Utah Department of Agriculture and Food

Regulatory Services Division Uses Federal Grants to Enhance Food Safety in Utah

Manufactured Foods Regulatory Program Standards

The Manufactured Foods program of UDAF’s Regulatory Services Division has achieved full conformance in all 10 of the Manufactured Food Regulatory Program Standards (MFRPS). The program is now working to maintain program standard conformance, while working to develop a Utah Human and Animal [Food] (HAF) Rapid Response Team (RRT).

In 2012 UDAF was awarded a five-year grant to implement the MFRPS. As of August 2017, the Manufactured Food Program achieved full conformance with all 10 program standards and was one of only five states in the country to reach full conformance status within the allotted five year time frame.

“We have our next full FDA audit in June 2019,” said Richard Beckstrand, manufactured food program manager, UDAF. “I will begin preparing for that in March. There will be lots of work to do with updating Standard Operating Procedures (SOP's) and standards appendices along with completing all field and inspection/sample report audits.” Beckstrand said the department should be able to maintain its full conformance status, but that it will take a lot of hard work the first half of this year.

The MFRPS areas of focus include:

● Standard 1 - Regulatory Foundation
● Standard 2 - Training Program
● Standard 3 - Inspection Program
● Standard 4 - Inspection Audit Program
● Standard 5 - Food-related Illness and Outbreaks and Response
● Standard 6 - Compliance and Enforcement Program
● Standard 7 - Industry and Community Relations
● Standard 8 - Program Resources
● Standard 9 - Program Assessment
● Standard 10 - Laboratory Services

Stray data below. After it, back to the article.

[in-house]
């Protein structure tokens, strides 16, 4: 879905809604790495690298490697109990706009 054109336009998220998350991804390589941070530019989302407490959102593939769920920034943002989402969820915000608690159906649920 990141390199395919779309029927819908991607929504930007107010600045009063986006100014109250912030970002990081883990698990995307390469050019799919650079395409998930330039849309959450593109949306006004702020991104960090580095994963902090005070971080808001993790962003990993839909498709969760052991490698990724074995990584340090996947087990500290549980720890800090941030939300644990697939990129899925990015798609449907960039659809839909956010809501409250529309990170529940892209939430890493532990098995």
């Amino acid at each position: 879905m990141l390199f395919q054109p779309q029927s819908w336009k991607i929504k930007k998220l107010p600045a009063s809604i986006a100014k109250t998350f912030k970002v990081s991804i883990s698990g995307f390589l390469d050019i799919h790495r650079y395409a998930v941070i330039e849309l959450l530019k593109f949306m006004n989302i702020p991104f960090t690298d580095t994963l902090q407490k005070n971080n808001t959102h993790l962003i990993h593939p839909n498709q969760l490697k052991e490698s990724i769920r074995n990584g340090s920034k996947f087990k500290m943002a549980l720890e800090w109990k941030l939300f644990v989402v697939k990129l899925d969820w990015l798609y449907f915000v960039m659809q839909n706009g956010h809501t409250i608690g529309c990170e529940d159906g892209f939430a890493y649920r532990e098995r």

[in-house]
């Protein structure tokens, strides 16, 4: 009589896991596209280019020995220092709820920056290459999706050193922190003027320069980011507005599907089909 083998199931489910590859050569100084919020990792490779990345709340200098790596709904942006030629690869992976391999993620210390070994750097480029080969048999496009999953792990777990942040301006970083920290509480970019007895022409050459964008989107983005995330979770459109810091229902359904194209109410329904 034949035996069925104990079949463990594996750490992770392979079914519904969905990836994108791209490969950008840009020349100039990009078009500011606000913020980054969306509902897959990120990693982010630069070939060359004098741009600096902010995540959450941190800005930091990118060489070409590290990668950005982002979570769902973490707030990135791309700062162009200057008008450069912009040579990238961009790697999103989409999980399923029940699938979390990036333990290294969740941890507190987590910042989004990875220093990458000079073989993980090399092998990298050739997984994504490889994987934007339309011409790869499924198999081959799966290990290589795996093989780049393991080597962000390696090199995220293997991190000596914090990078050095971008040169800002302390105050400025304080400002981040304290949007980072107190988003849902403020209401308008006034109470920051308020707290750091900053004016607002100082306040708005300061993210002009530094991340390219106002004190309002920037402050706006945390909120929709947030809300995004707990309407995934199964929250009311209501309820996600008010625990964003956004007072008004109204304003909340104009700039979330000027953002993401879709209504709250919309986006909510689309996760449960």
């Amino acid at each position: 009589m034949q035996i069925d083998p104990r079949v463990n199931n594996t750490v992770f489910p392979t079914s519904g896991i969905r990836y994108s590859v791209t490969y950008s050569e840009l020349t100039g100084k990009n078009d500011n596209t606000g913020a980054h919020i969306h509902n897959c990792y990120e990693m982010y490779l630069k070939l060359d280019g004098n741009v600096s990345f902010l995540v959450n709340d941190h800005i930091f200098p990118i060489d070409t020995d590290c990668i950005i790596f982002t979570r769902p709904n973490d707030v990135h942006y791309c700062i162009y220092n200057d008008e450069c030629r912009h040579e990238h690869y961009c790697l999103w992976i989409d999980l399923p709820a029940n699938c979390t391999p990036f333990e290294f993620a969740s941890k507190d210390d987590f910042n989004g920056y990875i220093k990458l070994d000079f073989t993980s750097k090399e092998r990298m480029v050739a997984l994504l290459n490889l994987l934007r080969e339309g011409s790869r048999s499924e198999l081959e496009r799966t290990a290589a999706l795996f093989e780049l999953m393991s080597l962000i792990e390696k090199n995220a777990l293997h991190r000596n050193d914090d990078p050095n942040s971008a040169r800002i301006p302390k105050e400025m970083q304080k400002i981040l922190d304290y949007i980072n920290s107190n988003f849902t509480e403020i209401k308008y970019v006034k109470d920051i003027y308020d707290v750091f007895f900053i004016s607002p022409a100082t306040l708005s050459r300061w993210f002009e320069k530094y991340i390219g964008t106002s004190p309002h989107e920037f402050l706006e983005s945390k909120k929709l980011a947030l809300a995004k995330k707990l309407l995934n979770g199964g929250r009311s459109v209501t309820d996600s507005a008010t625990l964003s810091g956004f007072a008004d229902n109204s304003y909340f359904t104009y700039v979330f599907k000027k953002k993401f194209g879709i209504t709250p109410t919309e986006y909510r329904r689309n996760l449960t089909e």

In 2018, the Division had the opportunity to apply for five additional years of funding for the MFRPS along with five years of grant funding to develop a Utah Human and Animal (HAF) Rapid Response Team. UDAF received full funding for the MFRPS and first year partial funding for the Rapid Response team will be awarded. The extended funding will allow the Division to continue to build improved systems capabilities and develop the trained professionals needed to respond to food emergencies and food borne illness outbreaks in the State.

Rapid Response Team (RRT)
The primary purpose of the Rapid Response Team is to respond quickly to food-related illness outbreaks, disasters, and other food or feed-related incidents in order to protect human and animal health.

The RRT goals are to protect public health by identifying contributing factors of food-related incidents, determine why the incident occurred, and to take action to contain the incident occurred by understanding and eliminating the root cause.

The RRT also works to prevent further distribution and sale of implicated products by coordinating regulatory actions such as recalls, embargoes, administrative detentions, etc.

Richard Beckstrand administers the funding and the UDAF team, which includes food and feed inspectors, and the department’s emergency response and RRT project development coordinator, Thayne Mickelson.

“I am coordinating the development of the collaborative partnering to bring local, state, and federal partners together to develop a working relationship to a stronger level,” said Mickelson. Utah is working with Washington State as its mentor state, said Beckstrand. The coordinators in Washington State are helping their counterparts in Utah figure out how to get our project off the ground and make it successful.

“Randy Treadwell in Washington has been involved with their RRT as the RRT Program Manager for over 10 years and has a wealth of knowledge that we are tapping into,” Beckstrand said. “Thayne and I will be delivering an introductory presentation to the Conference of Local Environmental Health Administrators ( CLEHA) on January 29th.

“This group is composed of all the top leadership of the county health departments throughout the state. Local health department involvement is essential if we are to be successful in our efforts to respond to food and other emergencies more quickly and efficiently.”